6 thoughts on “First COVID-19 Outbreak in Watertown Schools, One Class Being Quarantined

  1. Let’s hope everyone is OK.

    But the actual risk to children this age is reportedly very low.

    Surely during cold and flu season we’re going to see a lot of catchy things in school, and it’s well-known that teachers catch things from their students, including lice and who knows what elese.

    This has all been going on since time immemorial.

    People are going in and out of stores, sports events, office buildings, health clubs, and who know where else. I don’t see schools as unique.

    Pfizer scientists were just caught saying that natural immunity from having Covid-19 is more protective then a vaccine:


    Maybe that is disputed by some, but the point is that government officials say that even if you have gotten Covid you MUST get the vaccination anyway. That’s overreach.

    Recall Baker’s order last year that every student (even in college) must get a FLU vaccination.

    That made no sense.

    It’s all overreach and people are tired of it. There is a point at which it all becomes paranoid and counterproductive. Even many doctors say that but you won’t hear their views on mainstream media.

    Go ahead and panic if you want. I’m not going to.

    • The only people “panicking” are you and your ilk. You are so terrified to take common sense medical and scientific precautions. What are you so scared of??

  2. To have 9 kids from one class test positive for covid seems to indicate that protocols were not followed in terms of masking and distancing. And while the article says most were asymptomatic what it doesn’t say is that some kids got sick and that prompted a visit to a doctor and resulted in testing.

    And while William ( above commenter) says the risk to children is very low that doesn’t mean these kids won’t have lingering effects of covid. Lots of new evidence out there suggesting that almost 1/3 of people that have gotten covid have lingering health issues.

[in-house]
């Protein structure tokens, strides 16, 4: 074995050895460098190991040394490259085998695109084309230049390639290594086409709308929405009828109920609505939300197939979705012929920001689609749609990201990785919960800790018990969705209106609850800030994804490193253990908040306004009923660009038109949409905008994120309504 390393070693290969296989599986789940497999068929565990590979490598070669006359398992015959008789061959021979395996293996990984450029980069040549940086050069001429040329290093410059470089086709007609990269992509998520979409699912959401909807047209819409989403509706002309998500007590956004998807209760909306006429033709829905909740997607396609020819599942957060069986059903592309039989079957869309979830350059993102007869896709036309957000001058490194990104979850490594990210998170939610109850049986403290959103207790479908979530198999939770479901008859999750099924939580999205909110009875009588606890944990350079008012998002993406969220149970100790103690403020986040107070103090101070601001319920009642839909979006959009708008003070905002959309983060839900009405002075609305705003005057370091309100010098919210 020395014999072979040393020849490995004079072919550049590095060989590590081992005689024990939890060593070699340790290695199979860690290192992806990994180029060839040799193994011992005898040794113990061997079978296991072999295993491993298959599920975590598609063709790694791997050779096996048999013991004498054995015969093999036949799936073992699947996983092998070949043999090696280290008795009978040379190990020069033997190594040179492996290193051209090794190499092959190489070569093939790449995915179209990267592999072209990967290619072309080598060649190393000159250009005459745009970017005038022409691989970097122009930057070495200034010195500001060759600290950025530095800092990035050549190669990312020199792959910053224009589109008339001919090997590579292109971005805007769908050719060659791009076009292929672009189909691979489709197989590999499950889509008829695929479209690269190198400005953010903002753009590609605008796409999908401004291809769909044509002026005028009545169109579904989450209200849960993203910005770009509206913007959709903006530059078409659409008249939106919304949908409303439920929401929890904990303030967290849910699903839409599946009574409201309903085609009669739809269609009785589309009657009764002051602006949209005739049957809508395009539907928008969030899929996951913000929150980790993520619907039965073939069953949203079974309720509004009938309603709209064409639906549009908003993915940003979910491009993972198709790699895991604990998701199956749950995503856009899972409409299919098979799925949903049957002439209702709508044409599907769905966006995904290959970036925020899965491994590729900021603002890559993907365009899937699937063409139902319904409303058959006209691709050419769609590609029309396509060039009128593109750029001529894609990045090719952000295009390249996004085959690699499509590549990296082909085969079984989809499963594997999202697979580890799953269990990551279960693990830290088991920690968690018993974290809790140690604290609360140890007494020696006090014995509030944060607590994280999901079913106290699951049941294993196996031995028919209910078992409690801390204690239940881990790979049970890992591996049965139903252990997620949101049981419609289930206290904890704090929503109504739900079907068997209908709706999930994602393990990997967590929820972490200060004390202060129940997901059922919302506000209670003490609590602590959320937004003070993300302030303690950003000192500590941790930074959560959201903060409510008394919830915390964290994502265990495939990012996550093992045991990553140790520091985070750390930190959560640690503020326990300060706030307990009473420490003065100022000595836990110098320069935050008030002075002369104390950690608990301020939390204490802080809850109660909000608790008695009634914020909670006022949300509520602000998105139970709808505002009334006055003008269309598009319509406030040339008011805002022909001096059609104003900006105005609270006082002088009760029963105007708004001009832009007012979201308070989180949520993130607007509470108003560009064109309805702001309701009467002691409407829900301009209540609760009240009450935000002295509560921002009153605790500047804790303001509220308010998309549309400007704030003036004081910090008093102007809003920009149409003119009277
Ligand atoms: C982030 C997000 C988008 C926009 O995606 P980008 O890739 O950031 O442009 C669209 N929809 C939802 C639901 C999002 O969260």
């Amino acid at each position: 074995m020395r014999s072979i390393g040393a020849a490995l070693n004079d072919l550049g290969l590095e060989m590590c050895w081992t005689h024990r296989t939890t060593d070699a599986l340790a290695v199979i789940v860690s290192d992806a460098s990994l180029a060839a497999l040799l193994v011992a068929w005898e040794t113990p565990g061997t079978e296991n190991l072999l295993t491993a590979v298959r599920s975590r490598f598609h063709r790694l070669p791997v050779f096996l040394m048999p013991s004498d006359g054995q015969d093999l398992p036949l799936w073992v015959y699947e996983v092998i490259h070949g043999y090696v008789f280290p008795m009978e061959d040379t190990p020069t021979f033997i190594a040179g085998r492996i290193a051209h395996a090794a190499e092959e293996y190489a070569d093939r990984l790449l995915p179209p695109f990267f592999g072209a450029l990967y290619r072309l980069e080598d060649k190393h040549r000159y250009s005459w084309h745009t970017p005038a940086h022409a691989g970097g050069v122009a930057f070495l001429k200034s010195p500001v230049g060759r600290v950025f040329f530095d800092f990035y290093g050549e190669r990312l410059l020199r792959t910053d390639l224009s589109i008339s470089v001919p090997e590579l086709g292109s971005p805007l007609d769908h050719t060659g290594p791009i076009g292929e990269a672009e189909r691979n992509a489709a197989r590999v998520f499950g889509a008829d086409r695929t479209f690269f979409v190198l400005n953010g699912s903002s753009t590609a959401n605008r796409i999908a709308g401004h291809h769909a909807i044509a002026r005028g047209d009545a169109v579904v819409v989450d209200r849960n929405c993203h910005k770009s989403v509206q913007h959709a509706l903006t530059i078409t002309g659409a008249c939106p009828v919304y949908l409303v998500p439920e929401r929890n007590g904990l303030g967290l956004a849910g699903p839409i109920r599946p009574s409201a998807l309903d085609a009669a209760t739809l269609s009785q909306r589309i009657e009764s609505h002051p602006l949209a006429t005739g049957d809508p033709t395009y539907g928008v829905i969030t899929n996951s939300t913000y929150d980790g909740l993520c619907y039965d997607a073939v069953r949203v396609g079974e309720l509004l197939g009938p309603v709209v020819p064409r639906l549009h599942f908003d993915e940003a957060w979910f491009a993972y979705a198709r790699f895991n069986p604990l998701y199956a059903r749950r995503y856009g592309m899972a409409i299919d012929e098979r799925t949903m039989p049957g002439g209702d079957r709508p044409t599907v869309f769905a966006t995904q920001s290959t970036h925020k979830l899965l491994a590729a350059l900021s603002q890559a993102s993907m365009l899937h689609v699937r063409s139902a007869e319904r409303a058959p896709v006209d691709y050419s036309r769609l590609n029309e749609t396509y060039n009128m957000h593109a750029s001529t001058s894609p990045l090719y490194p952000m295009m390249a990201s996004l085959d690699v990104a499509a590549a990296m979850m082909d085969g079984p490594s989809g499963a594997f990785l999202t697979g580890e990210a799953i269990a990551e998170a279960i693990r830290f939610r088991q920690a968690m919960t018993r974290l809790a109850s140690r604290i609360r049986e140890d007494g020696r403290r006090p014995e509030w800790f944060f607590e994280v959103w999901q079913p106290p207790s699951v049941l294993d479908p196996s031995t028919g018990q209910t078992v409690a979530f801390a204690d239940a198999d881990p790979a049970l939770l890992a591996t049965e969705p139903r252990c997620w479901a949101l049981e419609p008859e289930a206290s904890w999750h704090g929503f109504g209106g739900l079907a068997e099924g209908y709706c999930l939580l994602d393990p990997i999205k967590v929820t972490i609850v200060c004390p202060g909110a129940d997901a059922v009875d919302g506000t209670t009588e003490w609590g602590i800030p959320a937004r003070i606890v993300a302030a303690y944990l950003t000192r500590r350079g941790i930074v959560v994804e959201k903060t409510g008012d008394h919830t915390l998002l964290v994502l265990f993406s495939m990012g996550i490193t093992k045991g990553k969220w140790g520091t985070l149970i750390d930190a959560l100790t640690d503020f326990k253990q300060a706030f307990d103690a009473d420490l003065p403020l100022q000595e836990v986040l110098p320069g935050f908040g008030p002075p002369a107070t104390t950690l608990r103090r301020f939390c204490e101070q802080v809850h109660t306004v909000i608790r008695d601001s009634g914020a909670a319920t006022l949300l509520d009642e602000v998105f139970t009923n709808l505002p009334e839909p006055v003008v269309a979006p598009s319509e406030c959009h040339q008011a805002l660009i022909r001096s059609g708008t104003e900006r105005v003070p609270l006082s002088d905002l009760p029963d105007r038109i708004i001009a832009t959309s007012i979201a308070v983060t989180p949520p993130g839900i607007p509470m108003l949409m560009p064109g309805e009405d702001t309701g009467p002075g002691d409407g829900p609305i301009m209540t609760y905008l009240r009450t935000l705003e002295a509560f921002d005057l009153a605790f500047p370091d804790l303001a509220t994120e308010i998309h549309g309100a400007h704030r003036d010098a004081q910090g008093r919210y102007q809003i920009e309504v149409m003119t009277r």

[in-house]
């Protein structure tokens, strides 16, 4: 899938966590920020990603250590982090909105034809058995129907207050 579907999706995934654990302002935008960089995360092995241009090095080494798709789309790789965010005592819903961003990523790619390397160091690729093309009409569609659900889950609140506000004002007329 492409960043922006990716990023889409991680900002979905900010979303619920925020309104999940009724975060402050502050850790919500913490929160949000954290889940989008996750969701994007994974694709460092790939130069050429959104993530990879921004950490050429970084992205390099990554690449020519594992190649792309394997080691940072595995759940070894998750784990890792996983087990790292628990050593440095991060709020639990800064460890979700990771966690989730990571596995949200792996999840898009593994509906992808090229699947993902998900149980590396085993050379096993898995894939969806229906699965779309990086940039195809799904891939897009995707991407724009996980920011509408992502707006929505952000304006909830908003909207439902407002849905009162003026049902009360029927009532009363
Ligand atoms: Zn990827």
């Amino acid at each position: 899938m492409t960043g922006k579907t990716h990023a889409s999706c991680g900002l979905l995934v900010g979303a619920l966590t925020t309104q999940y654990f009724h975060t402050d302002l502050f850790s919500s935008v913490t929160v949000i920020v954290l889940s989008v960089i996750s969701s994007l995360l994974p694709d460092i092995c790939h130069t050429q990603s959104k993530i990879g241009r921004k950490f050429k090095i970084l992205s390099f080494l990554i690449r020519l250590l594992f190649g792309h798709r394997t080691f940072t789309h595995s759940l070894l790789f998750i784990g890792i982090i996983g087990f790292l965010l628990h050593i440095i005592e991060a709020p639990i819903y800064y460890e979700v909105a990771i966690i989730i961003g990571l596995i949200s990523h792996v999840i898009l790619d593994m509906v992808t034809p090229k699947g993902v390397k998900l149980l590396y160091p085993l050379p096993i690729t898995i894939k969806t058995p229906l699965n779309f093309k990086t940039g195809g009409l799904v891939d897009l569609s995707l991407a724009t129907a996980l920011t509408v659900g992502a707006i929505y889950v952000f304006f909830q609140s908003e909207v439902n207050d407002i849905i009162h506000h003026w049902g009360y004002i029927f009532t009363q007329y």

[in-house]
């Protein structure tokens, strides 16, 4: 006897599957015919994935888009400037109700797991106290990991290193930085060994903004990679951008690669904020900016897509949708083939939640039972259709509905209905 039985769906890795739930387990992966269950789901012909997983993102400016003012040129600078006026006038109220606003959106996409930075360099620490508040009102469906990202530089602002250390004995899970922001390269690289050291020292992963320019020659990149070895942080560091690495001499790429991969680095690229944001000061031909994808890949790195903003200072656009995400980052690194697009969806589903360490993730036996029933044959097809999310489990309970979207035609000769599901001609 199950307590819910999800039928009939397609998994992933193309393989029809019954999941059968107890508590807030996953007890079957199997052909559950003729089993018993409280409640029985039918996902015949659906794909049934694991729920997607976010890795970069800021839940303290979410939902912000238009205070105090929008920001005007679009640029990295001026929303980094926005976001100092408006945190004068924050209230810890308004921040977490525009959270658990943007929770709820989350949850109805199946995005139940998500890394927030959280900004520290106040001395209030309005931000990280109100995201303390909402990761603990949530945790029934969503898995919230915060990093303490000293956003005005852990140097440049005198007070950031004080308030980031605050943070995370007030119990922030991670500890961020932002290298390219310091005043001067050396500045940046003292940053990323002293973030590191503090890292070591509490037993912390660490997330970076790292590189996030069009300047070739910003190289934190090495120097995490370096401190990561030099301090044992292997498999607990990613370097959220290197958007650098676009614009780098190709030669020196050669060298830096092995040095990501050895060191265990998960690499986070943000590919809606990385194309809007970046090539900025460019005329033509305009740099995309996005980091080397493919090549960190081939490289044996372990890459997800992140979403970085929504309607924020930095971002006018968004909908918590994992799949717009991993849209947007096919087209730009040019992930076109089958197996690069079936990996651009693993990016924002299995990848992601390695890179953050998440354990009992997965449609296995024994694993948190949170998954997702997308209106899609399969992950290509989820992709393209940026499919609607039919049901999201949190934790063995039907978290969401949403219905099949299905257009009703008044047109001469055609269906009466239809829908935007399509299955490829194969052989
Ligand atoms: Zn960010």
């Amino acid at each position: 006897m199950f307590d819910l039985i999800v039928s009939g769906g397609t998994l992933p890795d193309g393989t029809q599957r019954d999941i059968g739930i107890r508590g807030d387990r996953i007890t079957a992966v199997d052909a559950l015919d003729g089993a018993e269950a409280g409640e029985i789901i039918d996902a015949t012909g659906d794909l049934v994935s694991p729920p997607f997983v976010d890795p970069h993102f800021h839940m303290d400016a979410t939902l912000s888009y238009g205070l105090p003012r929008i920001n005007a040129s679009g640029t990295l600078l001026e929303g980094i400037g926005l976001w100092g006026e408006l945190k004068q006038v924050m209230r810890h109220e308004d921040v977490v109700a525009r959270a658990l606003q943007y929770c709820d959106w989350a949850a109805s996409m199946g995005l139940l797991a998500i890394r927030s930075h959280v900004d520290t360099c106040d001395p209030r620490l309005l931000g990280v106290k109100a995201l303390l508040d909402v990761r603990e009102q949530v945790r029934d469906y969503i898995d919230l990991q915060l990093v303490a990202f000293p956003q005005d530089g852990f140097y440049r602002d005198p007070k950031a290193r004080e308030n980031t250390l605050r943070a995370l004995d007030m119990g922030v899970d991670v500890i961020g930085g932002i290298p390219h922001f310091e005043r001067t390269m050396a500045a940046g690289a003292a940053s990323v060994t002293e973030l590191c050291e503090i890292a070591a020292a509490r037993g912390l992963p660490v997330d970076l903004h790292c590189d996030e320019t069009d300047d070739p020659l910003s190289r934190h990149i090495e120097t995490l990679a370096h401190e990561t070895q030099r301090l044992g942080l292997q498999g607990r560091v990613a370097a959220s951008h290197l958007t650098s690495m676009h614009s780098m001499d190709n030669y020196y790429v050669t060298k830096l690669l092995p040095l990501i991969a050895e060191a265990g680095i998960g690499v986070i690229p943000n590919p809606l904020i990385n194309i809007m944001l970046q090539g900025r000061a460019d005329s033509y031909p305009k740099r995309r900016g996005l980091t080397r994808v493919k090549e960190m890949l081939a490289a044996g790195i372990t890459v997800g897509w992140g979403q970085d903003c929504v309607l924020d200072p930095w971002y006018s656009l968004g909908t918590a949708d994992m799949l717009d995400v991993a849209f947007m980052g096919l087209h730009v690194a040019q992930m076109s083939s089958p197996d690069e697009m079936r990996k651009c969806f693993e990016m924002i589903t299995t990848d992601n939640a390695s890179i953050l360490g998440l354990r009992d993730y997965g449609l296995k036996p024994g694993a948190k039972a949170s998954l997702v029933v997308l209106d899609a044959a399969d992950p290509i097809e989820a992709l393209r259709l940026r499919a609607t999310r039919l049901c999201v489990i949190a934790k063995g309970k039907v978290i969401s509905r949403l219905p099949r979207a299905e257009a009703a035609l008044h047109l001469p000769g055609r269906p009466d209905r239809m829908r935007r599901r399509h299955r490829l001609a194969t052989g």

3. How does a story on a Covid outbreak at Cuniff (concerning students who likely can’t be vaccinated yet because of age) become a story on Pfizer scientists bashing their company? (Previous comment) Yes, if you get the disease you will have many antibodies against multiple Covid viral proteins, but if you’re vaccinated, you have antibodies against a key Covid viral protein. The whole idea for getting vaccinated is that your body will be primed to recognize the key viral protein and attack if you’re exposed to the virus, giving your body time to make antibodies against other viral proteins. Thus, you avoid getting ill or at least seriously ill from Covid. You also are less likely to pass it on (if exposed) to the unvaccinated (such as children).
    Mandates for flu shots last year (when Covid vaccines weren’t available) were to help distinguish between flu and Covid because early symptoms are similar.
    Yes, elementary age children are less likely to become as ill as babies or adults, but they can contract long haul Covid even after mild cases, and we don’t know enough about that yet. Not enough time has lapsed. Long term may mean 60 or 70 years of health care issues. We just don’t know yet.
    I think it wise for Watertown schools to be cautious. Not panic, but recognize that there are still unknowns in dealing with Covid. For those who wish to disregard its seriousness, it’s good to keep in mind that the USA has only 4% of the world’s population, but has contributed 17% of the world’s Covid deaths. A little caution is in order.

  4. ‘So, Galdston said, a sibling could have to stay home for 17 days.’

    What about families with more than 2 children? If a second child is diagnosed with Covid, the quarantine protocols start again and any other siblings will miss another 17 days of school. What provisions have been made to ensure that the children who may miss more that 30 days of school do not fall behind?

    The school committee recently solicited suggestions for use of state allocated 3 million dollars in Covid relief money. Maybe accommodations for children missing weeks of school should be considered. Remote learning with a substitute teacher perhaps?

    Merely identifying this as a possible problem without having any practical solutions is troubling.

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